Perhaps the first thing I should address is why I chose to have information about alpacas at the beginning of each chapter. This is type of material is sometimes referred to as a Chapter Bump. Originally, I didn’t have any of these in. In fact, during the first draft, I used a narrative style that tended to lecture. I would go off on short tangents about alpacas–what they did and didn’t do, their biology, eating habits . . . So my writing group noticed that for the most part of the story, I had this fun adventure about an alpacanapping, but every chapter or so it was rudely interrupted with the print-equivalent of a stern-faced biology teacher. It just didn’t fit.
Thus, one of the first things I did when rewriting the book was attempt to take those pieces out entirely, instead choosing to have the information come up naturally in the text. However, I discovered a problem: it just didn’t feel right to have Buttersby or Meander or some other character spout out those informational tidbits, either. I didn’t feel like I could cut them completely. Many people have no idea what alpacas are, and one of the reasons I had been hired to write this book was to correct that. It was intended to instruct. Thankfully, that’s what writing groups are for.
One of my writing group members, Brandon Sanderson, regularly includes chapter bumps in his novels. I had been watching him do it for years, but I had never thought of actually doing it myself. However, by turning all those informational tidbits into chapter bumps, I was able to leave the instructional material in without having to worry about where to put it in the narration. Problem solved. (Of course this brought up a problem later on, when I was running out of interesting tidbits about alpacas to include. I wanted to make sure the tidbits related to the chapter they preceded in at least some manner, and I had to get rather inventive from time to time to come up with appropriate ones.)
With that said, on to the actual chapter. None of this appeared in the first draft. Not a single sentence. In Draft One, I had Buttersby being transplanted to a different farm, one with no other alpacas. That draft essentially started with Chapter Two, with the horse afraid of being spit on. However, many of my pre-readers noted that it felt unnatural to have Buttersby moved to a new farm, just to be alpacanapped as soon as she got there. The plot structure was too repetitive. Actually, here might be a good spot to include a snippet of an approach I use from time to time to get myself out of sticky situations in plots. I like to write my way through it. I’ll open up a blank page on my computer and then just start writing what’s essentially a one-sided conversation about the problem I’m having. I almost always find that by doing that, I’m soon writing again, whereas if all I do is stare at the part I’m stuck on, then I can sit for hours without making any progress. Here’s some of what I wrote when I was trying to decide what to do about the beginning:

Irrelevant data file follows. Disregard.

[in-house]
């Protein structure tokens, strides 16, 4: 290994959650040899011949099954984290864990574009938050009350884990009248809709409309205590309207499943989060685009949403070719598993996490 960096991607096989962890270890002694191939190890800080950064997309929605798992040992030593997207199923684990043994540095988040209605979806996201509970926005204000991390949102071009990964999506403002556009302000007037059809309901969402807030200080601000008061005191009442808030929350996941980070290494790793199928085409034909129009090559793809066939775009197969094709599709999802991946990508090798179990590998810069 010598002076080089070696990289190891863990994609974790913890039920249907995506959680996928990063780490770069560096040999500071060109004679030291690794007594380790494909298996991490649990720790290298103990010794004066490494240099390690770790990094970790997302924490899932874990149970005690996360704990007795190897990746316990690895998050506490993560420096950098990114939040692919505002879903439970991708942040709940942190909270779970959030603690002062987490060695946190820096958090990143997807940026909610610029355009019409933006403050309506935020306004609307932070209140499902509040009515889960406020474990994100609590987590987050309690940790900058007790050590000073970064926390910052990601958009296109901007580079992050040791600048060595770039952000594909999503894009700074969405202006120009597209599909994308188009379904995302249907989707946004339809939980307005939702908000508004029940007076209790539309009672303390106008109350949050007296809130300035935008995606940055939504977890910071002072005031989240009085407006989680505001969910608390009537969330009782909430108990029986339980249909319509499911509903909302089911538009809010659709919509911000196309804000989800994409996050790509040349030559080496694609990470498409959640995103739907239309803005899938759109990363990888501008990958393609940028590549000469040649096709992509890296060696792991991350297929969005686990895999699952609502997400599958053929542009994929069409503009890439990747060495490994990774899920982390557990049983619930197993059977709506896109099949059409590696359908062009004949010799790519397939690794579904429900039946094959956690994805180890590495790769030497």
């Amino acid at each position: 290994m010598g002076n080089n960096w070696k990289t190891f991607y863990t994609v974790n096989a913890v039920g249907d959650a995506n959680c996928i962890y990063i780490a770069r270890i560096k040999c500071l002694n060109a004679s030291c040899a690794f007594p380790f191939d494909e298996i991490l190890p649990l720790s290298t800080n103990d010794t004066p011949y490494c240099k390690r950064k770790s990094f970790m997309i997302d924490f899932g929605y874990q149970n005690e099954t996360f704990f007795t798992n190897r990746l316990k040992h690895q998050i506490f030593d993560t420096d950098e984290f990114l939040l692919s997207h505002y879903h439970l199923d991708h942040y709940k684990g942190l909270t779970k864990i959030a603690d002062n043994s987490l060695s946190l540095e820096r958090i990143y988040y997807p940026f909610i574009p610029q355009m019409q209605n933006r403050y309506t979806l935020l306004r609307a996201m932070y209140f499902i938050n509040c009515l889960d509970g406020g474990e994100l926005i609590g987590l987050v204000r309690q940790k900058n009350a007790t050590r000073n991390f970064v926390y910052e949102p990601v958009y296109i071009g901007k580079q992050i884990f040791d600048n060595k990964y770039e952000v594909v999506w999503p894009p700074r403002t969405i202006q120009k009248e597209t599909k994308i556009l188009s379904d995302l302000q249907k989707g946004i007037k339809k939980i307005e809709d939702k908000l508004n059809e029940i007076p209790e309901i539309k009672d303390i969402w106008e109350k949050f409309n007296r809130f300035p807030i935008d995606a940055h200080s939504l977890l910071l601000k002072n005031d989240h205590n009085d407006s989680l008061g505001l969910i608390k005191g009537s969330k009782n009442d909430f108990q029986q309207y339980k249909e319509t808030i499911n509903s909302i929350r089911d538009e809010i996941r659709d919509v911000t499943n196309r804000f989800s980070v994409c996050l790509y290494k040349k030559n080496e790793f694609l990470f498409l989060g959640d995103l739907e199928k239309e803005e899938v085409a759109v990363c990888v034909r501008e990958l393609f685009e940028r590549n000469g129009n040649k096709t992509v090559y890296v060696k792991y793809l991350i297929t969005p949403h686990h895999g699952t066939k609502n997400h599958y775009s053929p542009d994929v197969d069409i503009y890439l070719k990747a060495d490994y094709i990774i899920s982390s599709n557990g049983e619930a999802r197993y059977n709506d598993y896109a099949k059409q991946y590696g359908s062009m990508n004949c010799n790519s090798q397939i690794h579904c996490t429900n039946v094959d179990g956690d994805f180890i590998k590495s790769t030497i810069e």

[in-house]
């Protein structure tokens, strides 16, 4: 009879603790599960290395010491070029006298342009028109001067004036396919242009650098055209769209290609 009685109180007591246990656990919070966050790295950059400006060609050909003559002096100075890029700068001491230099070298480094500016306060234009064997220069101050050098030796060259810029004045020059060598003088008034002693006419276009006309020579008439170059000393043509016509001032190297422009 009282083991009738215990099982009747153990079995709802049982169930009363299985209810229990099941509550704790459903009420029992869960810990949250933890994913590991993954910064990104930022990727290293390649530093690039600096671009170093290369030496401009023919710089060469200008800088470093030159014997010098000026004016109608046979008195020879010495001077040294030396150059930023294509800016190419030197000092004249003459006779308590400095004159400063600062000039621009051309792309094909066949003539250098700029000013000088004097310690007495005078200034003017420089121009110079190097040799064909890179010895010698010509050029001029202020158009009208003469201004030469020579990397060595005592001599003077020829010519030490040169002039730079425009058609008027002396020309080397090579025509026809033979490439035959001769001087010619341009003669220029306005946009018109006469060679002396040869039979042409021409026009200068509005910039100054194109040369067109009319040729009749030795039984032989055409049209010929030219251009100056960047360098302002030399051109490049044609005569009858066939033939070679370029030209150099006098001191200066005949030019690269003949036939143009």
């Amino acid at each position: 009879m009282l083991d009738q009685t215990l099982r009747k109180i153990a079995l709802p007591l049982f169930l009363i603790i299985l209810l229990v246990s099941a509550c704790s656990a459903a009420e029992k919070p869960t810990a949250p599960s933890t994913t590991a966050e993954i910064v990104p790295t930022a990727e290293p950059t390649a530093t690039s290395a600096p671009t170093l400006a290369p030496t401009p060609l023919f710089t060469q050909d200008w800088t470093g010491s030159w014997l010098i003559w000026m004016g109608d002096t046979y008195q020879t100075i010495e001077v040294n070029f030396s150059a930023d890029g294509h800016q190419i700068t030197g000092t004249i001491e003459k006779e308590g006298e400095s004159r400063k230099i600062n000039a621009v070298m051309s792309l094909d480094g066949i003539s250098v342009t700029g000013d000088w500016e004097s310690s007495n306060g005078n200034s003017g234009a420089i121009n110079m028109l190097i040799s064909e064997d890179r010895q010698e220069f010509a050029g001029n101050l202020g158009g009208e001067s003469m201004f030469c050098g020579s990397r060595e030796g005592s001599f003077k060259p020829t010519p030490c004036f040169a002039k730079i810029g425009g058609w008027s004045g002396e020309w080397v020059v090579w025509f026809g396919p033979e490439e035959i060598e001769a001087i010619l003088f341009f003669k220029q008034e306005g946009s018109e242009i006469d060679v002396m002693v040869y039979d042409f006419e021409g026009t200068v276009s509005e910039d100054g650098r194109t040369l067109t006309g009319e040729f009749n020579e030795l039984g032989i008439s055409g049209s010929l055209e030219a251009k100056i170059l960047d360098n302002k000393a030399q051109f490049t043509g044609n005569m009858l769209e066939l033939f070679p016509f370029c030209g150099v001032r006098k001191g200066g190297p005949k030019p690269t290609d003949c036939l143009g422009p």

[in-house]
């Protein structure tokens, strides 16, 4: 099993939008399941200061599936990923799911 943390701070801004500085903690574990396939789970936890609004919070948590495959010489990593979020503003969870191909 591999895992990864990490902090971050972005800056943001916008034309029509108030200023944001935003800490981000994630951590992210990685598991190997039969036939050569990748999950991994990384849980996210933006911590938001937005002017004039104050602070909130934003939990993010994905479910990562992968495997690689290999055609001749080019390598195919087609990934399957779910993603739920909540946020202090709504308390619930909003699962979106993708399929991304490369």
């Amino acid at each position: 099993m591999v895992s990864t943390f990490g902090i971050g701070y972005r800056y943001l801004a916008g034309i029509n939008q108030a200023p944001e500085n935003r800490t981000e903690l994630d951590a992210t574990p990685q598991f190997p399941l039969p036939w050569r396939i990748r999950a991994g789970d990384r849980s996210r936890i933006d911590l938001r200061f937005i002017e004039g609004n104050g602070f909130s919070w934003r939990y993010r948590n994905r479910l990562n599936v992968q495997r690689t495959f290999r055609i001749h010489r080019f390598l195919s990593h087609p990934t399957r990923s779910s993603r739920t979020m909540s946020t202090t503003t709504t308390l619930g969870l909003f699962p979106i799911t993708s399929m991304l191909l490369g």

“Okay–I need to figure out how in the world I want to really start Buttersby in this next draft. I think what’s holding me up is the fact that I know I need to have Buttersby just get stolen once, but I’m not sure how to go about doing it. I want to have more than one type of animal on the ranch. I want it to be “multicultural,” if you will. But how would alpacas and normal animals live together? I think what I’ll do is have the humans on the farm decide to branch out into other types of animals. So instead of having Buttersby go to the animals, I’ll have the animals come to Buttersby. That should work. But then how can I have Buttersby be forced to talk to the animals? She’s chosen as the representative of the alpacas to the other animals–because she’s the leader.
Another question. Why in the world would humans let Buttersby stay in the new barn? Maybe to clean out stall by stall of the old barn.”
You can see that I pretty much stuck with that solution, although I ditched the “representative” idea in favor of the “cleaning out the old barn” concept.
I was glad I got to add this chapter in. I liked being able to show how Buttersby was treated in her home-society–I think it makes a nice contrast with what happens to her later on. Also, it let me introduce how alpacas view humans and other animals, something I hadn’t been able to get to until later on in the first draft.
As a side note, and while I’m thinking of it, I realize that some people have noted the main weakness of the book is its loose plot structure. A lot of what happens to Buttersby seems random at times. The biggest question of all of course being why she was alpacanapped. The main reason for this apparent hole in the plot (and the reason for most of the others, as well) is that the book is the first in a planned series. I do know why Buttersby ended up where she did–including why humans would do such a thing–and that will come out in the course of the series, should Diamond Triple C Ranch ever make back its initial investment. (They’re not making these to get rich; they’re making them to get more people to know about alpacas.) So if you’d like to know the answers to these questions, just encourage everyone you know to buy the book.
At any rate, that’s about all I have to say about this chapter for now. Thanks for reading!